Dramaquill's All Things Writing

June 3, 2008

Keeping yourself motivated on your revisions

Writing a first draft is an exciting adventure for me.  As I develop my characters and start to get to know them, I enjoy sending them into different situations and seeing how they react and respond.  I wait eagerly for them to push my plot into new areas and take me down new paths.  In fact, I even enjoy the research required to make my manuscript credible.

But we all know that the first draft is simply that.  It isn’t a polished manuscript, reading to submit to agents or editors.  (At least I hope we all know that!)

So, we send it through a critique group or writing partner and await feedback.  Again, an exciting time for me as I read comments and criticisms of my work, hoping to make the writing stronger and the book more saleable with each new batch of feedback.

Now comes the part of the process, and yes, I can hear some of you groaning, that I feel really takes the work:  Revisions.

When I first got my adult suspense novel back from Marilyn Henderson, with the 12 pages of single-spaced, typed critique, I cringed.  Could she seriously have this much to say about my masterpiece?  But as I read through her comments, one thing became clear.  Revising is necessary if I want a chance to get represented by an agent or publisher.

But with revision comes change – sometimes huge change. 

I took Marilyn’s advice to remove a character from my original draft.  This one revision sent a domino wave of changes through my entire manuscript, resulting in deleting complete chapters and totally rewriting others.  Sometimes it feels like I’m writing a whole new book.

Now, I’m submitting all my chapters to my online critique group, hoping to get enough feedback to make this final revision my best work possible.

But this project has dominated my writing life over the past two years.  There are times when I wonder if it’ll ever be polished enough to send out there.  And then, when it’s making the rounds, how long will it take before it gets noticed?  Or will it ever even get noticed?  When I think like this, it can become easy to just chalk the whole experience up to a exercise in the discipline of writing an entire novel and then move on to the new projects I’m anxious to begin.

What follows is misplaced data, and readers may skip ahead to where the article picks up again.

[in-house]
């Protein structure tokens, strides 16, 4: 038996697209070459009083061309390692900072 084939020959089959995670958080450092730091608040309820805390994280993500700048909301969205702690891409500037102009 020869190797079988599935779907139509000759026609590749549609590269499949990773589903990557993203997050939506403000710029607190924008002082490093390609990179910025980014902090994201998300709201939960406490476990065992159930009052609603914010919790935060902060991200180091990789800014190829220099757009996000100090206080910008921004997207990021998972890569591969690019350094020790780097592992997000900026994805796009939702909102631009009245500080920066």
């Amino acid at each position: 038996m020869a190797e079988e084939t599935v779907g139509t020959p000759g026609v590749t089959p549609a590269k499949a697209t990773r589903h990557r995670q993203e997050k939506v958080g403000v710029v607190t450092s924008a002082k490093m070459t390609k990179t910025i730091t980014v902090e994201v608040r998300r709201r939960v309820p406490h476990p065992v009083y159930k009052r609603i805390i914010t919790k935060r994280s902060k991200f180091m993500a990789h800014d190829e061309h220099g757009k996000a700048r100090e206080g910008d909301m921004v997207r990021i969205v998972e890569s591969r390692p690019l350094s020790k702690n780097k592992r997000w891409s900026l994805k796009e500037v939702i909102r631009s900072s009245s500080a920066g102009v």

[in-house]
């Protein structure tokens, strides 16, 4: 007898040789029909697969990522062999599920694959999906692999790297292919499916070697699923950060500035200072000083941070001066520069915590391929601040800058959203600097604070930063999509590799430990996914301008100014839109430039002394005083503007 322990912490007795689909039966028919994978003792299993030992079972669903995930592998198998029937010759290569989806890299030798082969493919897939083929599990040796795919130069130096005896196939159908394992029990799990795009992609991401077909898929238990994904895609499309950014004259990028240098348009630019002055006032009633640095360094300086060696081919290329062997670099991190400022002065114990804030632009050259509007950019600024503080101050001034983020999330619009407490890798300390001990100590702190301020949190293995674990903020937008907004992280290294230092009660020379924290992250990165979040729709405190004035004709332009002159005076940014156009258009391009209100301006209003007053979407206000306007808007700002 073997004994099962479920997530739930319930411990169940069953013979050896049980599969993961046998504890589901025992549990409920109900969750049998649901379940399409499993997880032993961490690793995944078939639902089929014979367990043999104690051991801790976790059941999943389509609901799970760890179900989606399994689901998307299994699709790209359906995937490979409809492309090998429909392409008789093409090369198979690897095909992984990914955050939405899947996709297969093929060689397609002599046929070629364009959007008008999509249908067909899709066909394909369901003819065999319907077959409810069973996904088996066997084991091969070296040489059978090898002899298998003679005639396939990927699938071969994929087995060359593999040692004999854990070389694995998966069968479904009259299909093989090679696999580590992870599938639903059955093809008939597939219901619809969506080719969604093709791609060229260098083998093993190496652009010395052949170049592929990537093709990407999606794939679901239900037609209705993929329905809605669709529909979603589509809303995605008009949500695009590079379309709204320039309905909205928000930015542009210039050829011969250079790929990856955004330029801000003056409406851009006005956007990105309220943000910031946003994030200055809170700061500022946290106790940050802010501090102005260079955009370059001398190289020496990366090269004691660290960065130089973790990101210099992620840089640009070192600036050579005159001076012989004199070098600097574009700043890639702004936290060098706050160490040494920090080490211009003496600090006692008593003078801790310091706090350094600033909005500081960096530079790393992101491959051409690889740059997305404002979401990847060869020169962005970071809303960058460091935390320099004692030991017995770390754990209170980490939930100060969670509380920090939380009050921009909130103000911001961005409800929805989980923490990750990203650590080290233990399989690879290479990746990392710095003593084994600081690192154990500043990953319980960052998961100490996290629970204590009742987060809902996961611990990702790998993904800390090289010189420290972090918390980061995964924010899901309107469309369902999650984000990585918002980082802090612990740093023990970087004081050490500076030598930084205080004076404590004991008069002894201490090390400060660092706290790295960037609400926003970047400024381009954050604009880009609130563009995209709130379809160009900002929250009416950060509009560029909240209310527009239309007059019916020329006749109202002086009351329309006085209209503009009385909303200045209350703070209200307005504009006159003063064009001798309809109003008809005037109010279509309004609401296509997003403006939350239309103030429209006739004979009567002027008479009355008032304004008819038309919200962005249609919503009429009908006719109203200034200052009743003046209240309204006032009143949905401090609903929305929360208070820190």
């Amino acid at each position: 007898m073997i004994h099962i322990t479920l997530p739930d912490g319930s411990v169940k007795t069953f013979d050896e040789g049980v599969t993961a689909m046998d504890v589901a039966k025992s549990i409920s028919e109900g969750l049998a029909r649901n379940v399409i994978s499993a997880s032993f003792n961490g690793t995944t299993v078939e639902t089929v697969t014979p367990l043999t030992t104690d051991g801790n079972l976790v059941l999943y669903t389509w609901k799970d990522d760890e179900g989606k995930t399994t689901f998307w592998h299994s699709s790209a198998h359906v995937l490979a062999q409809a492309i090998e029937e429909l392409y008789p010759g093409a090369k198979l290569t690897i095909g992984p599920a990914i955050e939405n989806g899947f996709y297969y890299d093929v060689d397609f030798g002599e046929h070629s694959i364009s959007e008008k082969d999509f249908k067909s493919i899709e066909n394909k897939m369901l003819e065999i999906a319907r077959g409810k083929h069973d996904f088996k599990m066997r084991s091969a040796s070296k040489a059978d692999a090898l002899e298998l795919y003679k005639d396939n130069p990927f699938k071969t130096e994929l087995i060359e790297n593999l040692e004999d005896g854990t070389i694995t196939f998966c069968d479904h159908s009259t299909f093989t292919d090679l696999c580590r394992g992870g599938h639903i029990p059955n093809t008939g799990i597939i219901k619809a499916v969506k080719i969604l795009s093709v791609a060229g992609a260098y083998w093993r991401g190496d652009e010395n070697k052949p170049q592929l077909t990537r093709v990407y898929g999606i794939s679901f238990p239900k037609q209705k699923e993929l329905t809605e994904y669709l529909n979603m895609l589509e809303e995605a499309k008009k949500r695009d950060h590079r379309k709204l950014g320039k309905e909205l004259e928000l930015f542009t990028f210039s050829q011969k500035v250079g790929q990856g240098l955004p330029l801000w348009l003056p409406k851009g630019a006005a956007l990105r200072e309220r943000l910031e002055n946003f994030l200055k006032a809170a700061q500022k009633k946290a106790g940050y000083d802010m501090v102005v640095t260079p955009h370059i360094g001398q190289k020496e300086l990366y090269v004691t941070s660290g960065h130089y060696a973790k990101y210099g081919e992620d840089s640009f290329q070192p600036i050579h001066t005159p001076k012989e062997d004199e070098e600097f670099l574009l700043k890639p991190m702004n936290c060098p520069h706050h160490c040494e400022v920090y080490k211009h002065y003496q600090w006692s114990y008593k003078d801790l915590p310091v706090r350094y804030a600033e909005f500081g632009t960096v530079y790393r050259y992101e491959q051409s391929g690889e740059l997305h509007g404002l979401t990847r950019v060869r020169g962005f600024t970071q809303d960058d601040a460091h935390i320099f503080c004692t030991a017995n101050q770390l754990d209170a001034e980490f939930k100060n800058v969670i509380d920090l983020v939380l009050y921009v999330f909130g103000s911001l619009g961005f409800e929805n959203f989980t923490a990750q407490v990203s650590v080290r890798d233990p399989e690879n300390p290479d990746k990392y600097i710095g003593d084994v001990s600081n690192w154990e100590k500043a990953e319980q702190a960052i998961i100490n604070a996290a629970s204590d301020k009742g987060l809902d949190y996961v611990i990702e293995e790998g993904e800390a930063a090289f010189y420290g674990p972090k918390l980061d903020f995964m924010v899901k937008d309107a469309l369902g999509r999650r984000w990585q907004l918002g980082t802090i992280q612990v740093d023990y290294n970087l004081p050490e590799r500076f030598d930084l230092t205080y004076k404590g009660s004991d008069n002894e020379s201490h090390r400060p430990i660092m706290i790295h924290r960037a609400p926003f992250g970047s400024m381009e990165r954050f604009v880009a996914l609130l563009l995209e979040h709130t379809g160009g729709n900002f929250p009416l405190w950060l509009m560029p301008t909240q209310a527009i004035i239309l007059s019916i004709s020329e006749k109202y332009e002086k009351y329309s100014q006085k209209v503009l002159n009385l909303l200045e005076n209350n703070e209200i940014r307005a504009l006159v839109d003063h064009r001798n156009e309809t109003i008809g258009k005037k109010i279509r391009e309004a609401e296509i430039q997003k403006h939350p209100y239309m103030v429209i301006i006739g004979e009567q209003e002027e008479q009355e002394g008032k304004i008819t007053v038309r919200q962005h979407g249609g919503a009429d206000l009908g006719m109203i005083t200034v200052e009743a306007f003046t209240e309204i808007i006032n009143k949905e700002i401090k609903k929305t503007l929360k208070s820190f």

So how do I stay motivated on continuing and finishing this final set of revisions?

* Knowing I have to submit to my critique group keeps me working on the
        revisions.

* When I get tired of revising, I research publishers and agents in my genre,
   which gets me excited to finish my manuscript.

* To help motivate me to workon the revisions, I keep a post-it on my
   computer that says, “How badly do you want it?”
 

* I re-read my book from the beginning and get excited about the story again.

* I read my favorite author, Mary Higgins Clark and picture one day being able
   to read a published copy of my own book.

* I talk about my project to friends who enjoy listening to the thoughts of a
   budding novelist, which gets me jazzed about my book all over again.
     

We’ve all heard it enough times:  Make sure you submit only your best writing.  Well, that’s what I intend to do.

Oh, and I forgot the most important way to get myself motivated to get back to my reivisions:  I blog about it!

Thanks for listening.  I’m off to re-write the next chapter.

 

Advertisements

2 Comments »

  1. I think for me, it is harder to be motivated during the submission process. When I am writing and revising, my excitement about the story itself keeps me going. I have quotes all over my computer to help me with this. My favorite is from John Gardner: “People will tell you that writing its too difficult, that it’s impossible to get your work published, that you might just as well hang yourself. Meanwhile, they’ll keep writing and you’ll have hanged yourself.” Christine Duncan http://www.globalwrite.wordpress.com

    Comment by globalwrite — June 23, 2008 @ 12:48 PM | Reply

  2. Oh boy, do I hear you. The submission process makes revising seem like winning the lotto. Publishing houses take so long now that your manuscript can be tied up for so long it becomes obsolete before it’s ever read LOL

    Love the quote – thanks for sharing.

    Comment by dramaquill — June 23, 2008 @ 7:38 PM | Reply


RSS feed for comments on this post. TrackBack URI

Talk to me - what do you think?

Fill in your details below or click an icon to log in:

WordPress.com Logo

You are commenting using your WordPress.com account. Log Out / Change )

Twitter picture

You are commenting using your Twitter account. Log Out / Change )

Facebook photo

You are commenting using your Facebook account. Log Out / Change )

Google+ photo

You are commenting using your Google+ account. Log Out / Change )

Connecting to %s

Blog at WordPress.com.

%d bloggers like this: